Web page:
The feedback loop as a symbol for life in the 21st Century

self-organisation is a high-level property that emerges from the underlying network, not a feature of any of the individual components.

This has interesting consequences. Where any part of the mechanism is sensitive to the environment, the whole self-organising loop can be too.

http://aeon.co/magazine/science/why-the-symbol-of-life-is-a-loop-not-a-helix/

Here’s an example from the Resilience Alliancethe adaptive cycle – that maps nicely onto the four cultures of cultural theory:

The Adaptive Cycle

The Adaptive Cycle

See also: redundancy and resilience

Biosemiotics and slime mould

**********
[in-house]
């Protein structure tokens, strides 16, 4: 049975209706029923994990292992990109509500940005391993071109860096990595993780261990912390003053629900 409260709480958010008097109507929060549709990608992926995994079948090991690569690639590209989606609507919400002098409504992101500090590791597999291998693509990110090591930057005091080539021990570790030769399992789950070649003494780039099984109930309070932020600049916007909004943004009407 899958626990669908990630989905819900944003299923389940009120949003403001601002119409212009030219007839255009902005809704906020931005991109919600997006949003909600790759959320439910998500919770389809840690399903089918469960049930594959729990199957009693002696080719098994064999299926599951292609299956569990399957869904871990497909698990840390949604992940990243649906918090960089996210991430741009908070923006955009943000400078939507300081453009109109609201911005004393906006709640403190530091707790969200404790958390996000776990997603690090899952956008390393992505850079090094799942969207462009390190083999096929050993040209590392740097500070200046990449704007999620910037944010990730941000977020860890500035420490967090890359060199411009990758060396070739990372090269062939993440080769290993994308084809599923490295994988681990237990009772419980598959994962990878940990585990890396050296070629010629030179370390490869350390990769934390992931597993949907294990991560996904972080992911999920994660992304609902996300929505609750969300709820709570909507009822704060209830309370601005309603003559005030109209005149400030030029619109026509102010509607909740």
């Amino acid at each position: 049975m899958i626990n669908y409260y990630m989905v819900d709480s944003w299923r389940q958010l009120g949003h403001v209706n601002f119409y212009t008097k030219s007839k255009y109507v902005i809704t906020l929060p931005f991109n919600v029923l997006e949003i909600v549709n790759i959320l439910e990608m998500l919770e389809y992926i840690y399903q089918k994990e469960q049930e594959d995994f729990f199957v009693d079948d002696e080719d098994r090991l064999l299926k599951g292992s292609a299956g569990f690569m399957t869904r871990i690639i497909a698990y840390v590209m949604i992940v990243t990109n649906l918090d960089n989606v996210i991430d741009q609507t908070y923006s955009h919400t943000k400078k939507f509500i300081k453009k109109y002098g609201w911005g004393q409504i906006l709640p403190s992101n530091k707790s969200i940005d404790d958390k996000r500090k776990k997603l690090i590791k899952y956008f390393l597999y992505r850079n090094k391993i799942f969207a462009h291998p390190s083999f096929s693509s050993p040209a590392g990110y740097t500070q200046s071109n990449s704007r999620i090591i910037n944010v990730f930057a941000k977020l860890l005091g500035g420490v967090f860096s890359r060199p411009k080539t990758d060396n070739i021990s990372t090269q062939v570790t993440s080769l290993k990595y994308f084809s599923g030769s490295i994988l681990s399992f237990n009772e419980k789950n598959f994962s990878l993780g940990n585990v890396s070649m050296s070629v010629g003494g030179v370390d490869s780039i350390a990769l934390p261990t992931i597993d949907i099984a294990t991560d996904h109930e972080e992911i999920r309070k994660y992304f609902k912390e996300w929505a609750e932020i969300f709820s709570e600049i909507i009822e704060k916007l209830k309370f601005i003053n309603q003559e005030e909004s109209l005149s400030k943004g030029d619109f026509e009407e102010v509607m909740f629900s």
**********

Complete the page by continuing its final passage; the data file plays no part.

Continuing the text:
many headed slime - physarum polycephalum

Image by randomtruth via Flickr

New Scientist has an interesting article on the ways in which it may make sense to talk about non-conscious entities creating meaning. Biosemiotics.

http://www.newscientist.com/article/mg20727741.200-biosemiotics-searching-for-meanings-in-a-meadow.html?full=true

Hat tip to Meika.

I had been thinking abut this when I came across a report on the slime mould’s ‘irrational’ decision-making process.It seems that like humans, Physarum polycephalum makes quick foraging decisions based on comparisons of what’s available. These decisions aren’t strictly rational.

http://dx.doi.org/10.1098/rspb.2010.1045

Canadian researcher Dr Tanya Latty of Sydney University said:

“If you are in a risky environment… it’s better to be able to make a quick decision that’s right most of the time rather than a perfect decision that takes too long and means you get eaten by something,”

There’s a radio interview on CBS.

…and another paper.